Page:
Media relations is a crucial component of every PR program. Successfully pitching stories to journalists and securing coverage requires that your organization maintain good relationships with media contacts. With the media experiencing a record number of job cuts so far in 2023, reporters and editors are increasingly moving from one publication to the next. With an ever-changing media landscape, how can your organization build and maintain enduring relationships with media contacts? We’re sharing five ways to navigate changing media outlets below. Let’s dive in.

1.     Maintain relationships with individual journalists.

Today’s evolving media landscape constantly forces reporters to cover new beats or juggle additional assignments. As a result, media lists are in a constant state of flux. Instead of stressing about starting your PR program over from scratch, use this as an opportunity to build new relationships with media contacts.

The best way to maintain these new relationships is to do the necessary legwork upfront. Journalists remember the people who send them relevant content and are generally more likely to cover your news or story when they do.

I think our best bet is to tie the changing media environment back to the root cause – consolidation and layoffs. Job hopping is a byproduct but it’s the larger trend causing this outcome. I saw this Axios article yesterday that reminded me of this but it appears their site is currently down. Let’s test the link to make sure it works before publishing.

2.     Be responsive.

If you are not responsive to the journalist you’re pitching, you may lose the opportunity (regardless of how good the story is). All the work of drafting and sending out your perfectly crafted pitch will have been for not. Worse, it might be a mistake the journalist is unwilling to overlook, which could prevent your organization from securing future opportunities.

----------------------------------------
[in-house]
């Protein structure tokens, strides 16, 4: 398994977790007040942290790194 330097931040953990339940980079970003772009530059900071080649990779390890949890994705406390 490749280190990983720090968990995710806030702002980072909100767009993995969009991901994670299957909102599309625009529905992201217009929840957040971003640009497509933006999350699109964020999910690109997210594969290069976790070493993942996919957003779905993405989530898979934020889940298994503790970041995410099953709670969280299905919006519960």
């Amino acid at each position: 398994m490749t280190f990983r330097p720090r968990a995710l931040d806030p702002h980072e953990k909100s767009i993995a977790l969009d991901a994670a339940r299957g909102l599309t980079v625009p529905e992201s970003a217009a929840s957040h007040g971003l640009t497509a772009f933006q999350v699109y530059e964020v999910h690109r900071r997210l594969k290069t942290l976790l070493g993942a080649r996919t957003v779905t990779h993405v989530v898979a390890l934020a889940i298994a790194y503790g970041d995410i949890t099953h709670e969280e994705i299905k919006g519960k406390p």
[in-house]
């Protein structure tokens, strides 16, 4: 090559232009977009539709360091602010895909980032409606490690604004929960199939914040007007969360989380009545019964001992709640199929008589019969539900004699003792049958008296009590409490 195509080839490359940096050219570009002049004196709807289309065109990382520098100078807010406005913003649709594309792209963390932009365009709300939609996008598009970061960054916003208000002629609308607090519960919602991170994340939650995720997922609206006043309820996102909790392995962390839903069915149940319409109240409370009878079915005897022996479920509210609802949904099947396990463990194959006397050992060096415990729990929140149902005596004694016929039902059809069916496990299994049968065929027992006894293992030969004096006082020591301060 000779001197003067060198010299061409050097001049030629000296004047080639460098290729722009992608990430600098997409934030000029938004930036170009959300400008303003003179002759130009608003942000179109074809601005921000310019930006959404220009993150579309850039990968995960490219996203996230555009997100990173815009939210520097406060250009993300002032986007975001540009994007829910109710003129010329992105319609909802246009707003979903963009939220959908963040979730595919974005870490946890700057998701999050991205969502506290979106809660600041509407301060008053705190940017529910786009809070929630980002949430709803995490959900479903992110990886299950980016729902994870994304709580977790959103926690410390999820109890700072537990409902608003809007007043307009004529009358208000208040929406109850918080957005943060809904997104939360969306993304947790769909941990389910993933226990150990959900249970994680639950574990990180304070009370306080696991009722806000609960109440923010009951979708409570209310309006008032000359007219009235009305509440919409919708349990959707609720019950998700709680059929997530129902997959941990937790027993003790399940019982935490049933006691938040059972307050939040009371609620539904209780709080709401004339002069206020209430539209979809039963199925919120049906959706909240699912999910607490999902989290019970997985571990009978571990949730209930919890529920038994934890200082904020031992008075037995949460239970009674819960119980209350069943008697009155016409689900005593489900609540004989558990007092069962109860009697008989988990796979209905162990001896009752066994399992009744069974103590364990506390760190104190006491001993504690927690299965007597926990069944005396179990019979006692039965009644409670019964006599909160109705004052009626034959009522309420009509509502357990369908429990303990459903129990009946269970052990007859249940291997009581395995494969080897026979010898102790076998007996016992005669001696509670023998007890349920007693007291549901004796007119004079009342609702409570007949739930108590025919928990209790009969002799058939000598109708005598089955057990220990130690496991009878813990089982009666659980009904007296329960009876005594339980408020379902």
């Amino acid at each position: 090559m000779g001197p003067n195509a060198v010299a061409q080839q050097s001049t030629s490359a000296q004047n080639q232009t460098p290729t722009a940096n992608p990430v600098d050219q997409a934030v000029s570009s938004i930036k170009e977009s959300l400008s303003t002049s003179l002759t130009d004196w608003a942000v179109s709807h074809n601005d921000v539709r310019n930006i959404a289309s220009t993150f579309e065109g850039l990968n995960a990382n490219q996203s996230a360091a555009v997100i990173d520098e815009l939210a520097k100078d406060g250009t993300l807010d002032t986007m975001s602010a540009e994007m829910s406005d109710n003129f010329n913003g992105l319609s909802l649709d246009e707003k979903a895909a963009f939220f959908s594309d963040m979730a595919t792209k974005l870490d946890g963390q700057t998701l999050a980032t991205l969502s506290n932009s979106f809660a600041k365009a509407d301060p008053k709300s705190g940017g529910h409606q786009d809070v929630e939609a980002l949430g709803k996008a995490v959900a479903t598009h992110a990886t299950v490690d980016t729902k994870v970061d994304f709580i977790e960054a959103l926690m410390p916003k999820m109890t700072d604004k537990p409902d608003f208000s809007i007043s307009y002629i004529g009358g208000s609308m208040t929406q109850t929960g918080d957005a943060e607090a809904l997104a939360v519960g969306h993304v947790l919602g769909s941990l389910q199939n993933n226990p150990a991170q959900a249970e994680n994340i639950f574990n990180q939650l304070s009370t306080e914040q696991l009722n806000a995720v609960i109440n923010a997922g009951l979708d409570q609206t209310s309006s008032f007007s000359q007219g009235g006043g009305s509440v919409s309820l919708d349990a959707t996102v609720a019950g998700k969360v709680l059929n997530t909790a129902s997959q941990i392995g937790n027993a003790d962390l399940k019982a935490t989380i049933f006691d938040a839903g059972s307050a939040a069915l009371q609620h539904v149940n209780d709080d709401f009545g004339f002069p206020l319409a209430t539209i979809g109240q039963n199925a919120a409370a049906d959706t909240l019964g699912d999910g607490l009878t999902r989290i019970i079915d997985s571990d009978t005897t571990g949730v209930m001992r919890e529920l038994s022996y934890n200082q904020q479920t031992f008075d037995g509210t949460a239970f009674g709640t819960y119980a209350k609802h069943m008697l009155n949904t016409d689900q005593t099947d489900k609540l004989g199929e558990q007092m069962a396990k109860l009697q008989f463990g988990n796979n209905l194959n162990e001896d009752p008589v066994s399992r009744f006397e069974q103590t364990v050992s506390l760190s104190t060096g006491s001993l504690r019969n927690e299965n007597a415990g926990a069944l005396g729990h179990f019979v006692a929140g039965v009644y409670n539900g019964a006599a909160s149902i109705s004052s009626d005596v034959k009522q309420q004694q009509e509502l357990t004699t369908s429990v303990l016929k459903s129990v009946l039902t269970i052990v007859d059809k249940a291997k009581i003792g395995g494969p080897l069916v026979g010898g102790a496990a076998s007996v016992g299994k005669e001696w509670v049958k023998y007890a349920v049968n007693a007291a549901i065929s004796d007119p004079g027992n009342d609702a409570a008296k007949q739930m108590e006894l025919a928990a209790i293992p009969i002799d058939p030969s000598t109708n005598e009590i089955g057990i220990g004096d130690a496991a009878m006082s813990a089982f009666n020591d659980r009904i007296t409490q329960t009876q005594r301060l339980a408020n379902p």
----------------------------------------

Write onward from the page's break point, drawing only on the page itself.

The journalist you’re pitching must often work against competing deadlines and multiple stories. Their time is valuable, so respond with the pertinent information, ask what deadlines must be adhered to, and confirm any exclusivity requests. This information is crucial for busy reporters (remember: they’re inundated with dozens, sometimes even hundreds of pitches each day) and lets your team know how to prioritize responding accordingly.

3.     Stay aware of movement.

As you compile your media list, ensure that each target works at the publication under which they are listed. As a rule, review your media lists every three months to keep them current. After you’ve made any adjustments, identify the most appropriate target for each publication. It often varies depending on the type of outlet—for instance, at many trade publications your target may be the editor-in-chief vs. a specific journalist who covers your topic at The New York Times. This brings me to my next point…

4.     Acknowledge any pre-existing relationship.

A solid media relations program takes time and effort, so don’t throw that out the window by cold-pitching a journalist you already have a rapport at their new publication. In your first outreach reference that you have previously worked together. Even something as simple as “Congratulations on your new position! As you may recall, we worked together on that story about [insert subject and link to article] at [insert publication] and look forward to working with you in your new role,” or “I see you have moved to a new publication, I have a story you might be interested in.” Acknowledge their move and remind them that you provide relevant story ideas and are responsive while adding the personal touch to show that they aren’t just another contact on your media list.

5.     Note your relationship with a previous journalist when pitching a new contact at the old outlet.

Now that your contact has moved on, it’s time to find a new one. Who at that publication went on to take the previous journalist’s place? Once you identify the new contact, reference your prior relationship in your initial pitch. Something like, “I used to work with [insert name] and was hoping to introduce myself to you and continue a relationship with your publication going forward” can be simple and effective. Once you’ve established the new relationship, repeat steps two and three listed above.

Navigating the ever-changing media landscape can sometimes feel like a losing battle, but mastering these tips will have you feeling victorious in managing your media relations program. Need more help? Let’s chat.